Those who like to see the research behind any treatment they choose might enjoy this group too. The founders include links to published studies about their approach. 

6. The Herren Project 

Addictions aren’t uncommon. Even so, it’s unusual for people to get the care they need.
The Substance Abuse and Mental Health Services Administratio (SAMHSA) says less than one percent of people with addictions got addiction treatment in 2014. The Herren Project hopes to change that.

This nonprofit organization offers treatment placement counseling. Families can provide information about the addiction issue they’re facing, and team members will reach out with information about what might be the right care setting. 

This help could be crucial, SAMHSA says, as treatment works best when it’s tailored to the needs of the person with addiction. Care can’t be provided on a one-size-fits-all basis. It must be adjusted based on your individual circumstances.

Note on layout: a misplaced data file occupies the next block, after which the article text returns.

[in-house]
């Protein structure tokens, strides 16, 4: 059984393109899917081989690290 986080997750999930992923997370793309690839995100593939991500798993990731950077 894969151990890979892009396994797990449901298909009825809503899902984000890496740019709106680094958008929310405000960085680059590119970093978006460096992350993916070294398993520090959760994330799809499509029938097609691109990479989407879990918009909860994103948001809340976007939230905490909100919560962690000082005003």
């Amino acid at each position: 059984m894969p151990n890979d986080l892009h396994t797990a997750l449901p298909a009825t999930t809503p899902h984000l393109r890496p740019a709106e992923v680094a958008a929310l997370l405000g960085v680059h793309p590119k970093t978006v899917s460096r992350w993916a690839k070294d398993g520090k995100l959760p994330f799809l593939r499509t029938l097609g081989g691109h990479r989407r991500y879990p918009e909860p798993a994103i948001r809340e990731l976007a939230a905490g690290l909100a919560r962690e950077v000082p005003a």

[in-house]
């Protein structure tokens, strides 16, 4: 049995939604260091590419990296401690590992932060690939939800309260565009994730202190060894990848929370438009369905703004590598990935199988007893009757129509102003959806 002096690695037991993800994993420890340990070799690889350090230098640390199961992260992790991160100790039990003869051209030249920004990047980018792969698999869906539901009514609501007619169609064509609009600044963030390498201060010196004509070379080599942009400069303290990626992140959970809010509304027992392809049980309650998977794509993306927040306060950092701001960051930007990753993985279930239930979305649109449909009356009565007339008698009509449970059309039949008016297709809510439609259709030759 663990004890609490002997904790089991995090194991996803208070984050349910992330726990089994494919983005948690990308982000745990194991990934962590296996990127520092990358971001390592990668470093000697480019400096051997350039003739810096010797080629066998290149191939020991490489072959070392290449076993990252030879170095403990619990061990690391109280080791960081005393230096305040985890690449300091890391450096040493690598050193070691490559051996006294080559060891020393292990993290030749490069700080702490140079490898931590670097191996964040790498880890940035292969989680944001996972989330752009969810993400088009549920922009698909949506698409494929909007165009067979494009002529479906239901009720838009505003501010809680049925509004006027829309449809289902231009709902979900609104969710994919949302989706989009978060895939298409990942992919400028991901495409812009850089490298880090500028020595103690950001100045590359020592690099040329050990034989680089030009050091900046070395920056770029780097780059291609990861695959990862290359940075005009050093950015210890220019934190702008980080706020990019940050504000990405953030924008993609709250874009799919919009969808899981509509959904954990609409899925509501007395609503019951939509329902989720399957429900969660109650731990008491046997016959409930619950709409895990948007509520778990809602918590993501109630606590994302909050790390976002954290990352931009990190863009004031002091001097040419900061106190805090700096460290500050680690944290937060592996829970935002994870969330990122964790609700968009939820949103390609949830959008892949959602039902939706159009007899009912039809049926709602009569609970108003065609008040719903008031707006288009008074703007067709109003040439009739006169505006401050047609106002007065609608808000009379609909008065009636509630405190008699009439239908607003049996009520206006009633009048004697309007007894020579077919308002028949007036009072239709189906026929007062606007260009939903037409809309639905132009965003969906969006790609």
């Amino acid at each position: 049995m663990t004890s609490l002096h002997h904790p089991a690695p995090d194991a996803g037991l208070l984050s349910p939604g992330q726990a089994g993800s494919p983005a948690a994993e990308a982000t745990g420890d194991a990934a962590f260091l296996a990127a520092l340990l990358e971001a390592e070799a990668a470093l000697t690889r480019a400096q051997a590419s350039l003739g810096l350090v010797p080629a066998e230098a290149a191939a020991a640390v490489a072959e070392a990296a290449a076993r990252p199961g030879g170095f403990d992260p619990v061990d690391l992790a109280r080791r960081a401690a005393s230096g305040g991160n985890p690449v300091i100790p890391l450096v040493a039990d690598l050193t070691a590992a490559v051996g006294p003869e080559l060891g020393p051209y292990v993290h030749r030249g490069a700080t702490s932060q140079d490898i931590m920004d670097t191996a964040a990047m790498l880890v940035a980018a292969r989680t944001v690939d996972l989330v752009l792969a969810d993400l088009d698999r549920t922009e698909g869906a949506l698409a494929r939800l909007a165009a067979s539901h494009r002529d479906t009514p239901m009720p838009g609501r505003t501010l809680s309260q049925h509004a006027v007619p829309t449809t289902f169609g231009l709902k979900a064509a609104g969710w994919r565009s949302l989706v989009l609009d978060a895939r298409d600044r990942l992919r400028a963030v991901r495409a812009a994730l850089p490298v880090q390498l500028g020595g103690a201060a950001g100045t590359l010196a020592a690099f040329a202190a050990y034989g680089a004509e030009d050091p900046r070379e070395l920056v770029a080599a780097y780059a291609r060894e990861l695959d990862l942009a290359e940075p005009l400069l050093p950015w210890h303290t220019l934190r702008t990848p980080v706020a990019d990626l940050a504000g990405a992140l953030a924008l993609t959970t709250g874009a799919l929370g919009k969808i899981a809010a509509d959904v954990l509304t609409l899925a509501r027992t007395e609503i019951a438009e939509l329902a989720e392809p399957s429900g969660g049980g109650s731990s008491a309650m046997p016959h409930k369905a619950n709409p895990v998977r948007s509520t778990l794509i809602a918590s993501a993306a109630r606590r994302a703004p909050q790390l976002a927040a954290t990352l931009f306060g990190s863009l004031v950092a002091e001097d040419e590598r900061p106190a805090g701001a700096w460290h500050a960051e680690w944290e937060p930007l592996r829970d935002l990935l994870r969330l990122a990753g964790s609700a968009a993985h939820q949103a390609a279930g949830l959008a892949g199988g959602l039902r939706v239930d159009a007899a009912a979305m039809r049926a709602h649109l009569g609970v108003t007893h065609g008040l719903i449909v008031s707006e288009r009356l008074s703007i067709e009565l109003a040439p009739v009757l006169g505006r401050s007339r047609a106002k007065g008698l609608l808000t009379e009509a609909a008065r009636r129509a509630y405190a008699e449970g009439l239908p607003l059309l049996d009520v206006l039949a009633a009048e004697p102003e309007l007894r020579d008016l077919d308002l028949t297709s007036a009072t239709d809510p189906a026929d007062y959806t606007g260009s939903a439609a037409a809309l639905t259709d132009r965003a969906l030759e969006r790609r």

The Herren Project also provides free 15-minute counseling sessions to families concerned about addiction. You could ask about:

  • Addiction basics 

What does addiction look like? How does the problem start?

  • Conversation starters 

How can you convince someone you love to get help?

  • Coping skills 

What if the person won’t get help? What can you do next?

7. The Partnership for Drug-Free Kids 

When it comes to teens and drugs, there’s a lot to be excited about. For example, the National Institute on Drug Abuse says past-year adolescent use of illicit drugs (like heroin) is at the lowest level seen in more than 20 years. The Partnership for Drug-Free Kids might be responsible, in part, for that happy news. 

This organization was founded in the mid-1980s, and early participants had deep roots in advertising. They created a widely popular series of ads featuring butter, a frying pan, and an egg. Anyone watching television in the 1980s and 1990s saw at least one of those commercials comparing a fried egg to a fried brain on drugs. It’s likely viewers thought just a little harder before accepting a hit of drugs when it was offered the next time. 

Since the 1980s, the organization has shifted focus from television ads to grassroots organizing. They now offer direct help to families touched by adolescent drug use. People in need can connect with:

  • Referral specialistsParents can send a text message or email, or they can call a helpline. They’ll learn more about how addiction works, and they’ll get help in finding the right treatment program.